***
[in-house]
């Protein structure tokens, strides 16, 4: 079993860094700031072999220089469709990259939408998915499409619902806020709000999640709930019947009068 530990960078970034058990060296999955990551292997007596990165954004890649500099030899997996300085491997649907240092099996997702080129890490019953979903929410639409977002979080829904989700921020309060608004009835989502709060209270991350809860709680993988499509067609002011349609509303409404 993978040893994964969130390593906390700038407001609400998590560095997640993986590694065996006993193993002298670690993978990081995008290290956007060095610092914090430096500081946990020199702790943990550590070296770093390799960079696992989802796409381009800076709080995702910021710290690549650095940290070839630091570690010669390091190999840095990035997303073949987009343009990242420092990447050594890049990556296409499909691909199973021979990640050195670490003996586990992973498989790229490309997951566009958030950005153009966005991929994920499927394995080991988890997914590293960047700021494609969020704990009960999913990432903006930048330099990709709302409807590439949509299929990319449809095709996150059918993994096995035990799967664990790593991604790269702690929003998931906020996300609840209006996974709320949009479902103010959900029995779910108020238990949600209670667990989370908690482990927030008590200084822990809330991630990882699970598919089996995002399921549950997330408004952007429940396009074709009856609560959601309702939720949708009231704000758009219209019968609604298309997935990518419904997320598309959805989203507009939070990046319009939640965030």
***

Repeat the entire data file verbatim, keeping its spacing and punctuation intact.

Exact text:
[in-house]
């Protein structure tokens, strides 16, 4: 079993860094700031072999220089469709990259939408998915499409619902806020709000999640709930019947009068 530990960078970034058990060296999955990551292997007596990165954004890649500099030899997996300085491997649907240092099996997702080129890490019953979903929410639409977002979080829904989700921020309060608004009835989502709060209270991350809860709680993988499509067609002011349609509303409404 993978040893994964969130390593906390700038407001609400998590560095997640993986590694065996006993193993002298670690993978990081995008290290956007060095610092914090430096500081946990020199702790943990550590070296770093390799960079696992989802796409381009800076709080995702910021710290690549650095940290070839630091570690010669390091190999840095990035997303073949987009343009990242420092990447050594890049990556296409499909691909199973021979990640050195670490003996586990992973498989790229490309997951566009958030950005153009966005991929994920499927394995080991988890997914590293960047700021494609969020704990009960999913990432903006930048330099990709709302409807590439949509299929990319449809095709996150059918993994096995035990799967664990790593991604790269702690929003998931906020996300609840209006996974709320949009479902103010959900029995779910108020238990949600209670667990989370908690482990927030008590200084822990809330991630990882699970598919089996995002399921549950997330408004952007429940396009074709009856609560959601309702939720949708009231704000758009219209019968609604298309997935990518419904997320598309959805989203507009939070990046319009939640965030």